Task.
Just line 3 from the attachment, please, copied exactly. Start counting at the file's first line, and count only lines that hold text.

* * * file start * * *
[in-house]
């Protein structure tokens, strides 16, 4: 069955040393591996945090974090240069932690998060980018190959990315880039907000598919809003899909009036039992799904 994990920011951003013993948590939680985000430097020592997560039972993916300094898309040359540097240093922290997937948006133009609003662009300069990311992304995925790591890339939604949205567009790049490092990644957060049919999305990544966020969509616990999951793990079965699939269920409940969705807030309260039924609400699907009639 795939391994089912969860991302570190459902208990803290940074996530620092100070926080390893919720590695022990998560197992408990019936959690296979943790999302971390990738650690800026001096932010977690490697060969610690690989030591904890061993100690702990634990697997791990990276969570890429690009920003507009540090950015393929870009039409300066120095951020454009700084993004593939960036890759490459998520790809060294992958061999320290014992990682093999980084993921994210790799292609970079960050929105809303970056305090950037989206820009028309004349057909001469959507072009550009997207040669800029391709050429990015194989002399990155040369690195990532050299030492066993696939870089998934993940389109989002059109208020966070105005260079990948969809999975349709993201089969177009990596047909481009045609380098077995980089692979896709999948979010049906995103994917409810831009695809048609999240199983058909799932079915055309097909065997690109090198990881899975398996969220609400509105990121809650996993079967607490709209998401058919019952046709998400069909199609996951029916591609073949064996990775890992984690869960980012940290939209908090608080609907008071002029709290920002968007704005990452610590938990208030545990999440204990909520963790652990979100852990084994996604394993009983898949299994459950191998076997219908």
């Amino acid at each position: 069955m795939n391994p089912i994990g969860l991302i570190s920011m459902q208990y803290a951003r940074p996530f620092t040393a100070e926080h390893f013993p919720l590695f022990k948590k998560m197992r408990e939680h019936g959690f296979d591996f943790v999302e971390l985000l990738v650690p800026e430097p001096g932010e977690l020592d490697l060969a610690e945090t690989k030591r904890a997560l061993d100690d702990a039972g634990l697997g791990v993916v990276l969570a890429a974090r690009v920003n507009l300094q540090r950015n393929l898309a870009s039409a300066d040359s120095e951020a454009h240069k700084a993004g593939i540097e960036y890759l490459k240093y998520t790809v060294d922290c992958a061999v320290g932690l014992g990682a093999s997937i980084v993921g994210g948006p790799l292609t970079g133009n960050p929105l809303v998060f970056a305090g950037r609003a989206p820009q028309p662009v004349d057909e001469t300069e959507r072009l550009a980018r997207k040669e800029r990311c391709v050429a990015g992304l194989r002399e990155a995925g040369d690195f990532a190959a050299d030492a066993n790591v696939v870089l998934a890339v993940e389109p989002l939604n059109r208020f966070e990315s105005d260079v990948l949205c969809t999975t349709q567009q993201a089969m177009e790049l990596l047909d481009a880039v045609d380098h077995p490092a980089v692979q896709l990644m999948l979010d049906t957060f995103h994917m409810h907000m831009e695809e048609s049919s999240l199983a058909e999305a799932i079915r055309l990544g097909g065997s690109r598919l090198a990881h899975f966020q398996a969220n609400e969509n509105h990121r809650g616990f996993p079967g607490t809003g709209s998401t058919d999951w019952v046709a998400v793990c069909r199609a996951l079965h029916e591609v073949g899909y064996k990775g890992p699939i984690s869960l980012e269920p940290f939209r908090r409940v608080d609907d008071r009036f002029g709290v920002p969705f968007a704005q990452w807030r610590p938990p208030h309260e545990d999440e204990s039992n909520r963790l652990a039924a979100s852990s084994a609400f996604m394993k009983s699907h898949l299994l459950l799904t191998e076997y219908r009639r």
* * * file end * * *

């Amino acid at each position: 069955m795939n391994p089912i994990g969860l991302i570190s920011m459902q208990y803290a951003r940074p996530f620092t040393a100070e926080h390893f013993p919720l590695f022990k948590k998560m197992r408990e939680h019936g959690f296979d591996f943790v999302e971390l985000l990738v650690p800026e430097p001096g932010e977690l020592d490697l060969a610690e945090t690989k030591r904890a997560l061993d100690d702990a039972g634990l697997g791990v993916v990276l969570a890429a974090r690009v920003n507009l300094q540090r950015n393929l898309a870009s039409a300066d040359s120095e951020a454009h240069k700084a993004g593939i540097e960036y890759l490459k240093y998520t790809v060294d922290c992958a061999v320290g932690l014992g990682a093999s997937i980084v993921g994210g948006p790799l292609t970079g133009n960050p929105l809303v998060f970056a305090g950037r609003a989206p820009q028309p662009v004349d057909e001469t300069e959507r072009l550009a980018r997207k040669e800029r990311c391709v050429a990015g992304l194989r002399e990155a995925g040369d690195f990532a190959a050299d030492a066993n790591v696939v870089l998934a890339v993940e389109p989002l939604n059109r208020f966070e990315s105005d260079v990948l949205c969809t999975t349709q567009q993201a089969m177009e790049l990596l047909d481009a880039v045609d380098h077995p490092a980089v692979q896709l990644m999948l979010d049906t957060f995103h994917m409810h907000m831009e695809e048609s049919s999240l199983a058909e999305a799932i079915r055309l990544g097909g065997s690109r598919l090198a990881h899975f966020q398996a969220n609400e969509n509105h990121r809650g616990f996993p079967g607490t809003g709209s998401t058919d999951w019952v046709a998400v793990c069909r199609a996951l079965h029916e591609v073949g899909y064996k990775g890992p699939i984690s869960l980012e269920p940290f939209r908090r409940v608080d609907d008071r009036f002029g709290v920002p969705f968007a704005q990452w807030r610590p938990p208030h309260e545990d999440e204990s039992n909520r963790l652990a039924a979100s852990s084994a609400f996604m394993k009983s699907h898949l299994l459950l799904t191998e076997y219908r009639r």